Parakeet Auklets in Alaska. I haven't birded AK, so
Marc Kramer (birdingbybus) hooked me up with this shot.

Parakeet Auklet is a small member of Alcidae, a Northern Hemisphere bird family including murres, guillemots, auklets, murrelets, and puffins. Collectively and commonly referred to as Alcids, they share a general black-and-white color scheme, strong underwater swimming abilities, and an endearing terrestrial clumsiness. If you don't think Parakeets Auklets are super cute, then you have no soul.

This one from Tom Ford-Hutchinson, also from Alaska

Parakeet Auklets breed colonially on cliffs around the Bering Sea and adjacent bodies but disperse to sea during the non-breeding season. We don't know much about their pelagic wintering grounds, but at least a few reach waters off Washington, Oregon, and California each year. Though there are a few coastal records, but pelagic trips from Westport, Washington offer the best chances of observing this species in the lower 48 states. 

Parakeet Auklet eBird records for summer (L) and winter (R)

Given that background, it was hella unexpected when a representative appeared at Land's End in San Francisco on July 13th, 2016. There is only one eBird record for that bird - likely because it vanished before others could pursue/relocate it - but the unlikely story renews when the presumed same bird reappeared at Land's End a year later, on July 16th, 2017. I'd moved to San Mateo in May, so I jumped into the car and sped to San Francisco with hopes of adding the unlikely auklet to my ABA list. My Bay Area Bike List hadn't become the obsession it is now, and I didn't want to risk the bird disappearing given its brief stay the previous year. I missed the bird on that first try, July 16th, but secured it on my second two days later. Yay.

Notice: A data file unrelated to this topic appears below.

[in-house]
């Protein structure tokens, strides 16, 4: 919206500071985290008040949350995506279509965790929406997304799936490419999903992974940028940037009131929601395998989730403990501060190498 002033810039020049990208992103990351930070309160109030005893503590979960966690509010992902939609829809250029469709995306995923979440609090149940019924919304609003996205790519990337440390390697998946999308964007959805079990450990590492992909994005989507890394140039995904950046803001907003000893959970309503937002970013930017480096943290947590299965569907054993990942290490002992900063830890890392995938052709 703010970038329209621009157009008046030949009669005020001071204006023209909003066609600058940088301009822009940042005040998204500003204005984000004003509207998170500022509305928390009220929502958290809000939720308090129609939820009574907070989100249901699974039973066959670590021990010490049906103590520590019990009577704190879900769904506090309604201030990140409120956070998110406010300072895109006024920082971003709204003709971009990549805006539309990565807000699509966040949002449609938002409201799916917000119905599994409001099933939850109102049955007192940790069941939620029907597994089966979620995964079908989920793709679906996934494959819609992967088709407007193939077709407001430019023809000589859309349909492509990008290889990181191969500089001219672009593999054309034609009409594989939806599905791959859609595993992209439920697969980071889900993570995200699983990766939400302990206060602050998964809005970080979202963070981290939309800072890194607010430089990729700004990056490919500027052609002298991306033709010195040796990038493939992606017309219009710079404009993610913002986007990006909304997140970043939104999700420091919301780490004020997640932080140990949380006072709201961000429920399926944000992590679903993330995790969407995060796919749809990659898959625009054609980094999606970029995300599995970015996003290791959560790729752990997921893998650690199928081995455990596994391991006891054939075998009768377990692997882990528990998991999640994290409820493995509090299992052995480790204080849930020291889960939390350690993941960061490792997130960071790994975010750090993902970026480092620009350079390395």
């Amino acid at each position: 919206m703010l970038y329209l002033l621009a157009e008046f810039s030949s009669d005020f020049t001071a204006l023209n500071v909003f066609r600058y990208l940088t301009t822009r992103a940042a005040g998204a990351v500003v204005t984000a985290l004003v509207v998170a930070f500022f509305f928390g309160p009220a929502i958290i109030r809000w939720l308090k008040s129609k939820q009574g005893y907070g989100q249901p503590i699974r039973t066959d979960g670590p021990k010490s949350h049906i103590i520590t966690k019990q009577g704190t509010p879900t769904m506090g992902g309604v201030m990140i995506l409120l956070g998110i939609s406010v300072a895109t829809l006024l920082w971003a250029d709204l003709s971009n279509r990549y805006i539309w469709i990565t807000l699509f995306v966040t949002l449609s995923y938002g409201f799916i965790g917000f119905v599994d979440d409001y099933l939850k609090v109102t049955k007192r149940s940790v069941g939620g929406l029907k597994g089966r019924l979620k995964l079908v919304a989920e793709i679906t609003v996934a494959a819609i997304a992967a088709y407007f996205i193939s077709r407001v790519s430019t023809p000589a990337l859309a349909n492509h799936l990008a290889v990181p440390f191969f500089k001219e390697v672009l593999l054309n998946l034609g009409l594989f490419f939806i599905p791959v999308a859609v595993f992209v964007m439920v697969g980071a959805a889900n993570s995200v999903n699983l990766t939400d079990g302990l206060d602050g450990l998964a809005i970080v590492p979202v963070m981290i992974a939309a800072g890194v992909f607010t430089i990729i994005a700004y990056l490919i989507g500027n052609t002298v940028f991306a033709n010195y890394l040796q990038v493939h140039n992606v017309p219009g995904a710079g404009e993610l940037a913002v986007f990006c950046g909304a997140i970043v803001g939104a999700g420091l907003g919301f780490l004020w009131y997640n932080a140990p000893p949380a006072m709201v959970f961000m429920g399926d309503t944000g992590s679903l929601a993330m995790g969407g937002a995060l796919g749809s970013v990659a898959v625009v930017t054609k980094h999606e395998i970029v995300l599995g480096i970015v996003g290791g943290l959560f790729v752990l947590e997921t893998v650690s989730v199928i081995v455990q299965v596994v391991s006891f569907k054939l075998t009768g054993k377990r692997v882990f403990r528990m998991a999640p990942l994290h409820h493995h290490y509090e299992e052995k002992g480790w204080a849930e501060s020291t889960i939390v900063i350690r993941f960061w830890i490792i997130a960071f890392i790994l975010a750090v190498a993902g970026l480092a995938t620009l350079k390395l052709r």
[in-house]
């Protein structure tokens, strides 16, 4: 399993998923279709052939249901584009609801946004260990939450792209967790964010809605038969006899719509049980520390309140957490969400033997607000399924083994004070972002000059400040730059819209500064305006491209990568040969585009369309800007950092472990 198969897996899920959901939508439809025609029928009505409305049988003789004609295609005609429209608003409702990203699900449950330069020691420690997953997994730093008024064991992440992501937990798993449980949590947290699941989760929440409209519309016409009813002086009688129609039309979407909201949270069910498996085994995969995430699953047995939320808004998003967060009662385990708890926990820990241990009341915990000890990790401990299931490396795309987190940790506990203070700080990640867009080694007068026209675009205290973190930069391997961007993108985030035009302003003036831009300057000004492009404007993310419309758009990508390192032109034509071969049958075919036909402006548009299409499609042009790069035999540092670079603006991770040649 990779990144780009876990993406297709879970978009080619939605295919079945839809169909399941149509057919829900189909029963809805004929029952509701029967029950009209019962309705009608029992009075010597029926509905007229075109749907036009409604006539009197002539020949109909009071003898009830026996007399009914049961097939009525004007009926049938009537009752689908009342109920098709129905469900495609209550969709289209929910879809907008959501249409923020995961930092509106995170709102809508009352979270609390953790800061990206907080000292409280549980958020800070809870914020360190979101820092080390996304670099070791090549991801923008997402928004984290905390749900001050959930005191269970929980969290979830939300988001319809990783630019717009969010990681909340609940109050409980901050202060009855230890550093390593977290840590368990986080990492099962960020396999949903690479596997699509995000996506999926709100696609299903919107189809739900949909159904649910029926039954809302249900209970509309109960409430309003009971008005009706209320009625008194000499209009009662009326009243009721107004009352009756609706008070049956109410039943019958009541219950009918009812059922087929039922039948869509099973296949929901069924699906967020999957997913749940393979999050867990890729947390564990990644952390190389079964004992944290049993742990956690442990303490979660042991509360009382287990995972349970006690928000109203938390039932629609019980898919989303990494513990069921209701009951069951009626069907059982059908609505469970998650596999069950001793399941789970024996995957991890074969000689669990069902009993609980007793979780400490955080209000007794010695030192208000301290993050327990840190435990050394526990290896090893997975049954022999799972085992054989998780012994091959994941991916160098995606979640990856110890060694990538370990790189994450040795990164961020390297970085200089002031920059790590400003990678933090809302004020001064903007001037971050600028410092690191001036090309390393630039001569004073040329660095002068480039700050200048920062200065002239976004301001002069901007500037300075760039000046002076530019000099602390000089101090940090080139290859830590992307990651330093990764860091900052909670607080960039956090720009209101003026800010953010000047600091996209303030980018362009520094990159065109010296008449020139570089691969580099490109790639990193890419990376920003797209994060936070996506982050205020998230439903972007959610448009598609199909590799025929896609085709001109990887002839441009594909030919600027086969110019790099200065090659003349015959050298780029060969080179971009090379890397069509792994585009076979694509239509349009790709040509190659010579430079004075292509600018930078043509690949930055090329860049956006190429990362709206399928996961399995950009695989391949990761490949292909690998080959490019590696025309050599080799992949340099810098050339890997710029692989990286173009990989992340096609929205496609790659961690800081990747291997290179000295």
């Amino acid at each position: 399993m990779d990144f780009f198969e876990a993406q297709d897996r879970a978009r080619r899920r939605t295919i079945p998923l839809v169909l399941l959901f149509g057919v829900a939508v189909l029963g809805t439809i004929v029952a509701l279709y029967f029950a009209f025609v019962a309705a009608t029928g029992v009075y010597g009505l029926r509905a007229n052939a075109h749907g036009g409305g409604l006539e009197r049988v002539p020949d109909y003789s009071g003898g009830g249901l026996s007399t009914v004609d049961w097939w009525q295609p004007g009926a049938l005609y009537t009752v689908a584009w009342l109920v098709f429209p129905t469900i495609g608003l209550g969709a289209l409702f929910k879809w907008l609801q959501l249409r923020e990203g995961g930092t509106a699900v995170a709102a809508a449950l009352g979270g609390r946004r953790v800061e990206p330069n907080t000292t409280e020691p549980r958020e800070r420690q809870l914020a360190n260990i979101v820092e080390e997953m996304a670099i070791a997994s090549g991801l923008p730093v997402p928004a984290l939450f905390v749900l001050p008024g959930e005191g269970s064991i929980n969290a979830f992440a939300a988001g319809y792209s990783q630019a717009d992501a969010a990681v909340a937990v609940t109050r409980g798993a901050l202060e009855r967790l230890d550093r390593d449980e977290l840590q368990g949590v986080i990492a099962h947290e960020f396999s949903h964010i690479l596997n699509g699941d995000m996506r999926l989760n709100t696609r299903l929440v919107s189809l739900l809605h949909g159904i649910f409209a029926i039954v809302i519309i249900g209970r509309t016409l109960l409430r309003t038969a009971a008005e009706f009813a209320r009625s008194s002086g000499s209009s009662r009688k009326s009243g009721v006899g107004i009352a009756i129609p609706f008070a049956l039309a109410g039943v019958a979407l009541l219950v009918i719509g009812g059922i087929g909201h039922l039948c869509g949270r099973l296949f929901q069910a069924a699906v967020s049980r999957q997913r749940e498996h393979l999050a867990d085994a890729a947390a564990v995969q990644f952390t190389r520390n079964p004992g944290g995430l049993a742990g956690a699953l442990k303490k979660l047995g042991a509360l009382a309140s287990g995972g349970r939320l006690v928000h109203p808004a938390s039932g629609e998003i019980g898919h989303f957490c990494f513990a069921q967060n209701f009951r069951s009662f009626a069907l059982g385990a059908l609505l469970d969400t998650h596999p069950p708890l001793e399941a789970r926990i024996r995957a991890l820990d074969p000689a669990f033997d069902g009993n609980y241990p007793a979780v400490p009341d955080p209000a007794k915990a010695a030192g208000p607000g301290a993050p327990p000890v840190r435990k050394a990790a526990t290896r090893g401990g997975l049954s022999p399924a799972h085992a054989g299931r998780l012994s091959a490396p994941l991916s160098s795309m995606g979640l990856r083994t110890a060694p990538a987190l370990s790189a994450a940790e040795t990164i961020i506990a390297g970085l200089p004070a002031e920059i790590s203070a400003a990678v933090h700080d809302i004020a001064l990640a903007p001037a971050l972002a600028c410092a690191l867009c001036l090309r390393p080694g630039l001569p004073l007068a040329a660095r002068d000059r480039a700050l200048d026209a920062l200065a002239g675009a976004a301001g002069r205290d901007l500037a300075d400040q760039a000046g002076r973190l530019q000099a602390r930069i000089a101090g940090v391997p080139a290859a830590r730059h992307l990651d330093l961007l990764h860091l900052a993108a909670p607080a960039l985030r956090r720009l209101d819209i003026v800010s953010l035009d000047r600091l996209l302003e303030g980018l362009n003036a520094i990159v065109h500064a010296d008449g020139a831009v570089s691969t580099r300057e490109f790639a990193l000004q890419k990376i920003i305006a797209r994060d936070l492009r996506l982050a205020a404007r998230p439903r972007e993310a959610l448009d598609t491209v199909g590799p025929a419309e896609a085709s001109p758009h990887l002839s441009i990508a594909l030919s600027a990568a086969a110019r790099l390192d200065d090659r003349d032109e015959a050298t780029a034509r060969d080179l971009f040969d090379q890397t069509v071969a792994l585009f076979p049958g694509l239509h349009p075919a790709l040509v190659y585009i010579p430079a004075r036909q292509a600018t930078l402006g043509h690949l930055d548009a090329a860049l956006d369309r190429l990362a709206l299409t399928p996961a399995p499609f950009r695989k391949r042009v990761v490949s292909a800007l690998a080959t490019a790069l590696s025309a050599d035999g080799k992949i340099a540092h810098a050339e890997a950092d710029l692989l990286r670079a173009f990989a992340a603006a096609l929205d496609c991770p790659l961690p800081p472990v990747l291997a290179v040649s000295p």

The area the auklet had favored each July

It was really sweet to see such a cool bird outside its usual range, but the euphoria waned in subsequent days, mostly because I knew I could have biked the 46 round-trip miles instead of driving them. Regret eventually overcame me, and I biked back to Land's End to redeem the auklet on July 21st. I was unsuccessful on that day, and I missed a second time on July 23rd before leaving for Philadelphia a few days later. By the time I returned from the East Coast, the auklet had departed. Boo.

I thought 2017 was the end of the story, but the bird reappeared for a third July in 2018. It stayed for the better part of a month, but I was in Colombia during his entire visit. We couldn't properly renew our rivalry with me away, but I could almost hear the bird mocking me from a distance. Ugh.